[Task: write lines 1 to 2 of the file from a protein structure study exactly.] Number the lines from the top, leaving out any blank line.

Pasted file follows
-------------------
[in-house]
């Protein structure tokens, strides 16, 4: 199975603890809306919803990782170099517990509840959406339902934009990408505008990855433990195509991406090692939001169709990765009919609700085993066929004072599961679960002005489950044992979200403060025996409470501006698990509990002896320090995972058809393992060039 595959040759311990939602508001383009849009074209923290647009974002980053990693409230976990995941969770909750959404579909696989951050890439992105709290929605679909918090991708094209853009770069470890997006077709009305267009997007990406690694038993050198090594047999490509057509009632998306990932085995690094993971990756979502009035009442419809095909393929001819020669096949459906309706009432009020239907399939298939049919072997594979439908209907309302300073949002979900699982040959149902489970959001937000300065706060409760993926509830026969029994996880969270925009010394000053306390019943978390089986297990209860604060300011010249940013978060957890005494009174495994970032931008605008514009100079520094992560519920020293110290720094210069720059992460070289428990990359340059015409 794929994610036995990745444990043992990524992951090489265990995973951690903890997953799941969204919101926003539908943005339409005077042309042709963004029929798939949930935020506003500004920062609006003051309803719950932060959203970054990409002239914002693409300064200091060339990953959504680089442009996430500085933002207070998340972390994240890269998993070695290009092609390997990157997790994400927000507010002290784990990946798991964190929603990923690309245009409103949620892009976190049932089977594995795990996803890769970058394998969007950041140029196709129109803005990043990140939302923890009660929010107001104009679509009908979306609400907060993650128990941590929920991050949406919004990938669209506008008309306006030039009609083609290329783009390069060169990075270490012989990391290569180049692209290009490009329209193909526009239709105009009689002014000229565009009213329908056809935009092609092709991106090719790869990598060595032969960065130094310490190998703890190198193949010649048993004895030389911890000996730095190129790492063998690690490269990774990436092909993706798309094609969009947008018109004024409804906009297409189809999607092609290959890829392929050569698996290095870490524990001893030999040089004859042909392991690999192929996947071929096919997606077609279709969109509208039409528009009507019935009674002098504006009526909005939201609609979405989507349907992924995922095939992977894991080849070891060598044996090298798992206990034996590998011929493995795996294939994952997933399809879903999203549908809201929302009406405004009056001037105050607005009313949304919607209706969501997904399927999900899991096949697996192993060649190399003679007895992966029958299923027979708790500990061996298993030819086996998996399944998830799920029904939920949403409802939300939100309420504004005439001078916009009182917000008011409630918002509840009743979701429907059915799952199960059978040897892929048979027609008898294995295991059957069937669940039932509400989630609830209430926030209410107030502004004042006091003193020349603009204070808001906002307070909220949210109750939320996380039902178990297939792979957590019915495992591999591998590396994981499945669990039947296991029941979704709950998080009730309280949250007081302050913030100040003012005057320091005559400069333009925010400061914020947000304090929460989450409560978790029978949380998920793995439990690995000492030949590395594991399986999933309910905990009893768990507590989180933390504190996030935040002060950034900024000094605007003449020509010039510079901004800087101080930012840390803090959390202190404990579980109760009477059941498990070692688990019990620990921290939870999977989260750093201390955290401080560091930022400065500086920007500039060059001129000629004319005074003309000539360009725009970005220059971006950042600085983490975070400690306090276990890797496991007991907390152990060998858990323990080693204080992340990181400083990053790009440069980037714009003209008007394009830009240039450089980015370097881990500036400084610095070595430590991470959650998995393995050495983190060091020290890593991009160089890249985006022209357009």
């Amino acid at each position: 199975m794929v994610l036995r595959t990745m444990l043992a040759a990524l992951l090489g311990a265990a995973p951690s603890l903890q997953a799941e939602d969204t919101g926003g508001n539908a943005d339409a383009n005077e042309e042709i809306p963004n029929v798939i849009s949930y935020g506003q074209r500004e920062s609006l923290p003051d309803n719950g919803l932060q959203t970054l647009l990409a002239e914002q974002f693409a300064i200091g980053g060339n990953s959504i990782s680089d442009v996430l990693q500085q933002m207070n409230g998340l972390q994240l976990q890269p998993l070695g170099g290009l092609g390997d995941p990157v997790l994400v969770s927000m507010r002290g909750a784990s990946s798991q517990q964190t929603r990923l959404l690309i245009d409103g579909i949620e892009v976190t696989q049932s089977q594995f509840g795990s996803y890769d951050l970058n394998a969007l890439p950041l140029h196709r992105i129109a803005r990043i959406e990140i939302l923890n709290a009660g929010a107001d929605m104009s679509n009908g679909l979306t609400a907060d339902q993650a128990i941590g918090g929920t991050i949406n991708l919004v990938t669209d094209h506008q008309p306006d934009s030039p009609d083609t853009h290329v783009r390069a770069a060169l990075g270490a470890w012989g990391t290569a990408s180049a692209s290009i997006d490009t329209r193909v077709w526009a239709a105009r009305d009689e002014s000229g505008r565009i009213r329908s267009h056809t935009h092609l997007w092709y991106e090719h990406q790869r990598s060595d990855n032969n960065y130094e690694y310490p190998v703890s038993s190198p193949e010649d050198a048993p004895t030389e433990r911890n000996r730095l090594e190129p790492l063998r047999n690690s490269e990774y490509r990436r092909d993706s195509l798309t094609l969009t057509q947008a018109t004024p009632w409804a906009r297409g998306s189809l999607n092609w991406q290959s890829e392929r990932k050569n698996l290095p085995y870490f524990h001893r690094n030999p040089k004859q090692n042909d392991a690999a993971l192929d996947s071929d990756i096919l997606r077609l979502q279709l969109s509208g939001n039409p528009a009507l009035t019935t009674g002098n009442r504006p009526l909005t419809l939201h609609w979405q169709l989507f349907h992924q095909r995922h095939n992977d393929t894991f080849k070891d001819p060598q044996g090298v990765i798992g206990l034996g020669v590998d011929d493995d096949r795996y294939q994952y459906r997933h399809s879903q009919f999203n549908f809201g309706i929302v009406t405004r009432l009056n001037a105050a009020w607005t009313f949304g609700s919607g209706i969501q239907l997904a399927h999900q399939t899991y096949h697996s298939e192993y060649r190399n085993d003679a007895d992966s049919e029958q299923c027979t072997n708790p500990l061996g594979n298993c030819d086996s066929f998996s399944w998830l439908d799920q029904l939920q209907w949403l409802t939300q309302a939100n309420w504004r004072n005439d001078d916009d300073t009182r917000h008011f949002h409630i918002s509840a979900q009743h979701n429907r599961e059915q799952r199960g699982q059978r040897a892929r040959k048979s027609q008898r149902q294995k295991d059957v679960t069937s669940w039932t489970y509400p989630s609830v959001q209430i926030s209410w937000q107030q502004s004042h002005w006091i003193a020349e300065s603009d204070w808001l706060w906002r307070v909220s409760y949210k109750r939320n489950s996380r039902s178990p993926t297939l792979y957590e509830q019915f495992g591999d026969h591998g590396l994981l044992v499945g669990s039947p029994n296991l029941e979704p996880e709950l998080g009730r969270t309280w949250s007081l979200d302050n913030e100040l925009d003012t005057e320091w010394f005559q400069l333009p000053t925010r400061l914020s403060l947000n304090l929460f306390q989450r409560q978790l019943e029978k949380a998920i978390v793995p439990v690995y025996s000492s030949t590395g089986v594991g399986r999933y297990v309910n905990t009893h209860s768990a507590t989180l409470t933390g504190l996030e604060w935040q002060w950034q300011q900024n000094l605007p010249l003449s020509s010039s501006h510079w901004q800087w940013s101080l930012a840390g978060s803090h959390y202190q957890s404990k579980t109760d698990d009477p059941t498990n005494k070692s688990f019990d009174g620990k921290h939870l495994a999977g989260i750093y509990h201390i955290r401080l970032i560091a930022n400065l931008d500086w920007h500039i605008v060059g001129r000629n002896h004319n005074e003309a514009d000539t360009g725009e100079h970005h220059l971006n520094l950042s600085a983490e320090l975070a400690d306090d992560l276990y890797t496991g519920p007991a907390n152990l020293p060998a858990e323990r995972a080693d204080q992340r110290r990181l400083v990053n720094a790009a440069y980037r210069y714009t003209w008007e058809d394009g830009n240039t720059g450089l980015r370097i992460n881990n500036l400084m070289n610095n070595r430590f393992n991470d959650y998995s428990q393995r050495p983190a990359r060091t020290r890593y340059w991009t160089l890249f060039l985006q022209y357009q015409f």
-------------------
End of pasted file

[in-house]
């Protein structure tokens, strides 16, 4: 199975603890809306919803990782170099517990509840959406339902934009990408505008990855433990195509991406090692939001169709990765009919609700085993066929004072599961679960002005489950044992979200403060025996409470501006698990509990002896320090995972058809393992060039 595959040759311990939602508001383009849009074209923290647009974002980053990693409230976990995941969770909750959404579909696989951050890439992105709290929605679909918090991708094209853009770069470890997006077709009305267009997007990406690694038993050198090594047999490509057509009632998306990932085995690094993971990756979502009035009442419809095909393929001819020669096949459906309706009432009020239907399939298939049919072997594979439908209907309302300073949002979900699982040959149902489970959001937000300065706060409760993926509830026969029994996880969270925009010394000053306390019943978390089986297990209860604060300011010249940013978060957890005494009174495994970032931008605008514009100079520094992560519920020293110290720094210069720059992460070289428990990359340059015409 794929994610036995990745444990043992990524992951090489265990995973951690903890997953799941969204919101926003539908943005339409005077042309042709963004029929798939949930935020506003500004920062609006003051309803719950932060959203970054990409002239914002693409300064200091060339990953959504680089442009996430500085933002207070998340972390994240890269998993070695290009092609390997990157997790994400927000507010002290784990990946798991964190929603990923690309245009409103949620892009976190049932089977594995795990996803890769970058394998969007950041140029196709129109803005990043990140939302923890009660929010107001104009679509009908979306609400907060993650128990941590929920991050949406919004990938669209506008008309306006030039009609083609290329783009390069060169990075270490012989990391290569180049692209290009490009329209193909526009239709105009009689002014000229565009009213329908056809935009092609092709991106090719790869990598060595032969960065130094310490190998703890190198193949010649048993004895030389911890000996730095190129790492063998690690490269990774990436092909993706798309094609969009947008018109004024409804906009297409189809999607092609290959890829392929050569698996290095870490524990001893030999040089004859042909392991690999192929996947071929096919997606077609279709969109509208039409528009009507019935009674002098504006009526909005939201609609979405989507349907992924995922095939992977894991080849070891060598044996090298798992206990034996590998011929493995795996294939994952997933399809879903999203549908809201929302009406405004009056001037105050607005009313949304919607209706969501997904399927999900899991096949697996192993060649190399003679007895992966029958299923027979708790500990061996298993030819086996998996399944998830799920029904939920949403409802939300939100309420504004005439001078916009009182917000008011409630918002509840009743979701429907059915799952199960059978040897892929048979027609008898294995295991059957069937669940039932509400989630609830209430926030209410107030502004004042006091003193020349603009204070808001906002307070909220949210109750939320996380039902178990297939792979957590019915495992591999591998590396994981499945669990039947296991029941979704709950998080009730309280949250007081302050913030100040003012005057320091005559400069333009925010400061914020947000304090929460989450409560978790029978949380998920793995439990690995000492030949590395594991399986999933309910905990009893768990507590989180933390504190996030935040002060950034900024000094605007003449020509010039510079901004800087101080930012840390803090959390202190404990579980109760009477059941498990070692688990019990620990921290939870999977989260750093201390955290401080560091930022400065500086920007500039060059001129000629004319005074003309000539360009725009970005220059971006950042600085983490975070400690306090276990890797496991007991907390152990060998858990323990080693204080992340990181400083990053790009440069980037714009003209008007394009830009240039450089980015370097881990500036400084610095070595430590991470959650998995393995050495983190060091020290890593991009160089890249985006022209357009």